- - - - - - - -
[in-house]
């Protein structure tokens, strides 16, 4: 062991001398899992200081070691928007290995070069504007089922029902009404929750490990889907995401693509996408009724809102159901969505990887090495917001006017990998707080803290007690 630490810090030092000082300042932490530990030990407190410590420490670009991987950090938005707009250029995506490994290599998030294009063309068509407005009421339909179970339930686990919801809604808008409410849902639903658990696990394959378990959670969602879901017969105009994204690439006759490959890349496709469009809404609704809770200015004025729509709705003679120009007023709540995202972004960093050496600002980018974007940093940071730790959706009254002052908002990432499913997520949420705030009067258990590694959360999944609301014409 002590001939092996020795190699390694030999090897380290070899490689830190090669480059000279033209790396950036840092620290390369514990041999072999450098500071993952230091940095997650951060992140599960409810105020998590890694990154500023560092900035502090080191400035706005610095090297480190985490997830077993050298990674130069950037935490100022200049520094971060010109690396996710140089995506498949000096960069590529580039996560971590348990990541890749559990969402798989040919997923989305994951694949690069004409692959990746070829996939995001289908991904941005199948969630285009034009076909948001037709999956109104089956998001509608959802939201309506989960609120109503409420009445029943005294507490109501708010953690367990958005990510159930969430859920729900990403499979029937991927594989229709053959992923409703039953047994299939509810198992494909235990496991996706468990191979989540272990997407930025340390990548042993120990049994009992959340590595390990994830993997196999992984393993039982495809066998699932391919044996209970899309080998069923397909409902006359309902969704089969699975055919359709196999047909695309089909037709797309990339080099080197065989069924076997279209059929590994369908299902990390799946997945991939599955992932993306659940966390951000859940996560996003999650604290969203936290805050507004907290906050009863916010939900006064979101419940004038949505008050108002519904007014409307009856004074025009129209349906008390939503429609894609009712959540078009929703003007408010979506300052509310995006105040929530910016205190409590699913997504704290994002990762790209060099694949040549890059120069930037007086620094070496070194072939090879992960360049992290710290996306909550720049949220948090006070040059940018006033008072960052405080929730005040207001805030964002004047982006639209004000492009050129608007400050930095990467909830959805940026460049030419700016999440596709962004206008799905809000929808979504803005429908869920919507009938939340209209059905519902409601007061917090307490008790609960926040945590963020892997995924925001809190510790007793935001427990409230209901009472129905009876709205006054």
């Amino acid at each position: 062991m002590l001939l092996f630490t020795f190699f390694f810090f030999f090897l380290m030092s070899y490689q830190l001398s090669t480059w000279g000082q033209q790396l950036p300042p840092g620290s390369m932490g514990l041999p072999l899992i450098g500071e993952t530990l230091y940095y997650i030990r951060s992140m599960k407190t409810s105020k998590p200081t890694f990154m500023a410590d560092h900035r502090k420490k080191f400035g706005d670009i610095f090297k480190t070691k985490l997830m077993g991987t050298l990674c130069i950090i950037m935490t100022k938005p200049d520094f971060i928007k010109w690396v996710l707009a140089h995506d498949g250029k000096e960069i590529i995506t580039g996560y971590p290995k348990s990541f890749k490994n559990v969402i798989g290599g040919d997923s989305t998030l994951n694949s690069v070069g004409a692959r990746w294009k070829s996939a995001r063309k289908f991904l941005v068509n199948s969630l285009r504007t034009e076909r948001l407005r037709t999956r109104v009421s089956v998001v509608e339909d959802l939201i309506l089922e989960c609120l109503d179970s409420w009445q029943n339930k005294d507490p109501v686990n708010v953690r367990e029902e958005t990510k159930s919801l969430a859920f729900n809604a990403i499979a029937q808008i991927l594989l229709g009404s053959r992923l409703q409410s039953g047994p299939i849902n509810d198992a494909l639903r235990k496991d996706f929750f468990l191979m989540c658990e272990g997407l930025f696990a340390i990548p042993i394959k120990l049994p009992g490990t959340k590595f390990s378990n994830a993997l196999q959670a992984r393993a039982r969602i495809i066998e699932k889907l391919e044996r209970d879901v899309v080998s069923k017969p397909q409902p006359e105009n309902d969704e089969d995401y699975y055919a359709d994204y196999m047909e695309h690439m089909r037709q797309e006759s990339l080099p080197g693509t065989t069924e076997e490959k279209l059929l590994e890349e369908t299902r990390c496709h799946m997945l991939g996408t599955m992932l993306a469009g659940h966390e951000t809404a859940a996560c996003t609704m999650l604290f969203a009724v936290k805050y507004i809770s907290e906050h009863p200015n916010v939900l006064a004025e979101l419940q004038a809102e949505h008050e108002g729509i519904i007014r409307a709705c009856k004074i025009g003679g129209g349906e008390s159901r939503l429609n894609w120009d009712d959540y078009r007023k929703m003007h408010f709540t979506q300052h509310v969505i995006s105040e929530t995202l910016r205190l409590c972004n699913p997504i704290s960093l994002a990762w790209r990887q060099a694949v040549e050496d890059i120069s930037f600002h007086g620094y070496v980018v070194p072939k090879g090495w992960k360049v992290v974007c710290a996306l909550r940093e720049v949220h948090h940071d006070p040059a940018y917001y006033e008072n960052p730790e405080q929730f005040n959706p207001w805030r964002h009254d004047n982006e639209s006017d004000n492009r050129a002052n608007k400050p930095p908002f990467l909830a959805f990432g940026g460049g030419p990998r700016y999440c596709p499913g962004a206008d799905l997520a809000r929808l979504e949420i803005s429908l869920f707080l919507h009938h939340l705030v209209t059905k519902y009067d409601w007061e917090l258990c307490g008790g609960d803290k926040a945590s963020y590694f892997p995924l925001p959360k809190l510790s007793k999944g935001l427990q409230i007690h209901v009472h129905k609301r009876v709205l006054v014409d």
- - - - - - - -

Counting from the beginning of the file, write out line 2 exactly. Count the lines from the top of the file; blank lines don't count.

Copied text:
């Protein structure tokens, strides 16, 4: 062991001398899992200081070691928007290995070069504007089922029902009404929750490990889907995401693509996408009724809102159901969505990887090495917001006017990998707080803290007690 630490810090030092000082300042932490530990030990407190410590420490670009991987950090938005707009250029995506490994290599998030294009063309068509407005009421339909179970339930686990919801809604808008409410849902639903658990696990394959378990959670969602879901017969105009994204690439006759490959890349496709469009809404609704809770200015004025729509709705003679120009007023709540995202972004960093050496600002980018974007940093940071730790959706009254002052908002990432499913997520949420705030009067258990590694959360999944609301014409 002590001939092996020795190699390694030999090897380290070899490689830190090669480059000279033209790396950036840092620290390369514990041999072999450098500071993952230091940095997650951060992140599960409810105020998590890694990154500023560092900035502090080191400035706005610095090297480190985490997830077993050298990674130069950037935490100022200049520094971060010109690396996710140089995506498949000096960069590529580039996560971590348990990541890749559990969402798989040919997923989305994951694949690069004409692959990746070829996939995001289908991904941005199948969630285009034009076909948001037709999956109104089956998001509608959802939201309506989960609120109503409420009445029943005294507490109501708010953690367990958005990510159930969430859920729900990403499979029937991927594989229709053959992923409703039953047994299939509810198992494909235990496991996706468990191979989540272990997407930025340390990548042993120990049994009992959340590595390990994830993997196999992984393993039982495809066998699932391919044996209970899309080998069923397909409902006359309902969704089969699975055919359709196999047909695309089909037709797309990339080099080197065989069924076997279209059929590994369908299902990390799946997945991939599955992932993306659940966390951000859940996560996003999650604290969203936290805050507004907290906050009863916010939900006064979101419940004038949505008050108002519904007014409307009856004074025009129209349906008390939503429609894609009712959540078009929703003007408010979506300052509310995006105040929530910016205190409590699913997504704290994002990762790209060099694949040549890059120069930037007086620094070496070194072939090879992960360049992290710290996306909550720049949220948090006070040059940018006033008072960052405080929730005040207001805030964002004047982006639209004000492009050129608007400050930095990467909830959805940026460049030419700016999440596709962004206008799905809000929808979504803005429908869920919507009938939340209209059905519902409601007061917090307490008790609960926040945590963020892997995924925001809190510790007793935001427990409230209901009472129905009876709205006054």